Drilling Services Firms Are Feeling the Pain of Weak Oil Prices

Trican Well Service Ltd. (TSX:TCW) and Calfrac Well Services Ltd. (TSX:CFW) take drastic measures to deal with low oil prices that may not bounce back until 2016.

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It’s no surprise to see energy producers struggling through an extended period of weak oil prices. Smaller companies that provide support services to the oil and gas industry, such as Trican Well Service Ltd. (TSX:TCW) and Calfrac Well Services Ltd. (TSX:CFW), are also suffering as oil prices remain stubbornly low, a situation that may continue well into 2016.

Trican shares plunged 27% last Friday after the company reached an agreement in principle with its bank lenders and senior note holders that will ease some of the conditions the company must meet. However, the deal reduces Trican’s available credit by $165 million, and there are concerns the agreement may contain more conditions that will negatively impact the company.

In May, Trican cancelled its dividend program and cut 2,000 jobs from its workforce in North America, citing difficult conditions in the oil and gas sector.

The company has also cut back its international operations, selling its Russian pumping business for $197 million in August and suspending operations in Colombia, Saudi Arabia, and Australia.

On a positive note, Trican said on Friday that its third quarter has been substantially better than the first half of the year, crediting its severe cost-cutting measures.

Calfrac said on Friday that it is cutting its dividend by 75%, the second reduction this year, as the oilfield services company deals with low oil and natural gas prices.

Calfrac’s next payout to shareholders will be about 1.5 cents per share, payable October 15, down from 6.25 cents per share paid on July 15. The dividend had been 12.5 cents per share from April 2014 to April 2015.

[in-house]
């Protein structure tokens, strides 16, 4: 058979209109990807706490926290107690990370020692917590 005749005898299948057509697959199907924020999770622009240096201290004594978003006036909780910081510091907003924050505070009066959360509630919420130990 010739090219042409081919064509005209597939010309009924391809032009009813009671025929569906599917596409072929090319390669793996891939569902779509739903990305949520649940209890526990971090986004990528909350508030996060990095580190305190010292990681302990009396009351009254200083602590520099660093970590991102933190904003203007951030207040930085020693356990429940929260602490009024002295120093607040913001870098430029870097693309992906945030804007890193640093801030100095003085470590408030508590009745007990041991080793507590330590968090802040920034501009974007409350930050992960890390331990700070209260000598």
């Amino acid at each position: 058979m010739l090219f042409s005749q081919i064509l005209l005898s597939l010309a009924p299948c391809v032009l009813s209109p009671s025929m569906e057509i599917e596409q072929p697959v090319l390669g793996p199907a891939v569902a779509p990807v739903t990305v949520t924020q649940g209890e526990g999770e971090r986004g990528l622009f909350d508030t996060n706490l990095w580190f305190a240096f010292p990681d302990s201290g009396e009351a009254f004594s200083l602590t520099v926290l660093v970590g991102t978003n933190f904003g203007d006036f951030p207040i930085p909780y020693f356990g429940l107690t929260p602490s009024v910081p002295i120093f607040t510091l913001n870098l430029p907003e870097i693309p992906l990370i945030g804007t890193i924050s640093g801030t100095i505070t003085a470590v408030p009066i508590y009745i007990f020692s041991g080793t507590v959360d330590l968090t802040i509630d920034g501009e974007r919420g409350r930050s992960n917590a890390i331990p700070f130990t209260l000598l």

Calfrac also said on Thursday that its dividend reinvestment plan will be suspended and all shareholders of record will receive dividends in cash on Oct. 15.

On a run-rate basis, the reduction will save Calfrac $18 million a year in annual cash outlay and will put the company’s annual dividend liability at about $6 million, according to Jon Morrison, an analyst at CIBC World Markets. Other analysts say Calfrac may be positioning itself for another difficult year in 2016.

Looking ahead, Industrial Alliance analyst Elias Foscolos has reduced his 2016 forecast for North American drilling activity, listing a number of reasons for the negative prediction, including rig count data from Baker Hughes and the Canadian Association of Oilwell Drilling Contractors, which both project no rebound in drilling next year.

“While we remain optimistic with respect to a rebound in the price of oil and gas due to steep projected declines in non-OPEC production (particularly in the U.S.), we are less optimistic about the prospects for a rebound in rig counts as we believe deleveraging balance sheets will take priority over drilling,” Foscolos said in a note to clients.

While the drilling services industry has been the last area hit by the downturn, it also may be the last to rebound, suggesting stocks in this sector should be avoided in the near term.

This article represents the opinion of the writer, who may disagree with the “official” recommendation position of a Motley Fool premium service or advisor. We’re Motley! Questioning an investing thesis — even one of our own — helps us all think critically about investing and make decisions that help us become smarter, happier, and richer, so we sometimes publish articles that may not be in line with recommendations, rankings or other content.

Fool contributor Doug Watt has no position in any stocks mentioned.

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